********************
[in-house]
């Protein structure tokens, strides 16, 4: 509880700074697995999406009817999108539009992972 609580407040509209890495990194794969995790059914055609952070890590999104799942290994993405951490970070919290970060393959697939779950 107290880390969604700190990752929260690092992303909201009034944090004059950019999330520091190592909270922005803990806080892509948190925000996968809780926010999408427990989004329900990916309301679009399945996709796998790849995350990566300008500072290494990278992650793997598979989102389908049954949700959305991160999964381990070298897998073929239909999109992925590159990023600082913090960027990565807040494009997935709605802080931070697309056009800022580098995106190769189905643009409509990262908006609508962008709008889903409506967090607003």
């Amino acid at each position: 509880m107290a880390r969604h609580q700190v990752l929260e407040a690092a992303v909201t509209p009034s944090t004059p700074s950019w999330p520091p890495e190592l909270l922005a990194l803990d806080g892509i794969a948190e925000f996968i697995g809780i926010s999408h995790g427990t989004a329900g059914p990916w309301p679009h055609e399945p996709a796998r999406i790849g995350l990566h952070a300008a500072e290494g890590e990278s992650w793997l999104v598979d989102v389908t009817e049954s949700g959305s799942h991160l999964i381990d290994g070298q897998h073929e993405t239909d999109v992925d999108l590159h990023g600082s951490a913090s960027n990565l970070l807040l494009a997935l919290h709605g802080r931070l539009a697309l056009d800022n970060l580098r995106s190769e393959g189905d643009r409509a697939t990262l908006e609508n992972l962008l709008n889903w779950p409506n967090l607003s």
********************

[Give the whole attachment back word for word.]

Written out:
[in-house]
């Protein structure tokens, strides 16, 4: 509880700074697995999406009817999108539009992972 609580407040509209890495990194794969995790059914055609952070890590999104799942290994993405951490970070919290970060393959697939779950 107290880390969604700190990752929260690092992303909201009034944090004059950019999330520091190592909270922005803990806080892509948190925000996968809780926010999408427990989004329900990916309301679009399945996709796998790849995350990566300008500072290494990278992650793997598979989102389908049954949700959305991160999964381990070298897998073929239909999109992925590159990023600082913090960027990565807040494009997935709605802080931070697309056009800022580098995106190769189905643009409509990262908006609508962008709008889903409506967090607003």
């Amino acid at each position: 509880m107290a880390r969604h609580q700190v990752l929260e407040a690092a992303v909201t509209p009034s944090t004059p700074s950019w999330p520091p890495e190592l909270l922005a990194l803990d806080g892509i794969a948190e925000f996968i697995g809780i926010s999408h995790g427990t989004a329900g059914p990916w309301p679009h055609e399945p996709a796998r999406i790849g995350l990566h952070a300008a500072e290494g890590e990278s992650w793997l999104v598979d989102v389908t009817e049954s949700g959305s799942h991160l999964i381990d290994g070298q897998h073929e993405t239909d999109v992925d999108l590159h990023g600082s951490a913090s960027n990565l970070l807040l494009a997935l919290h709605g802080r931070l539009a697309l056009d800022n970060l580098r995106s190769e393959g189905d643009r409509a697939t990262l908006e609508n992972l962008l709008n889903w779950p409506n967090l607003s």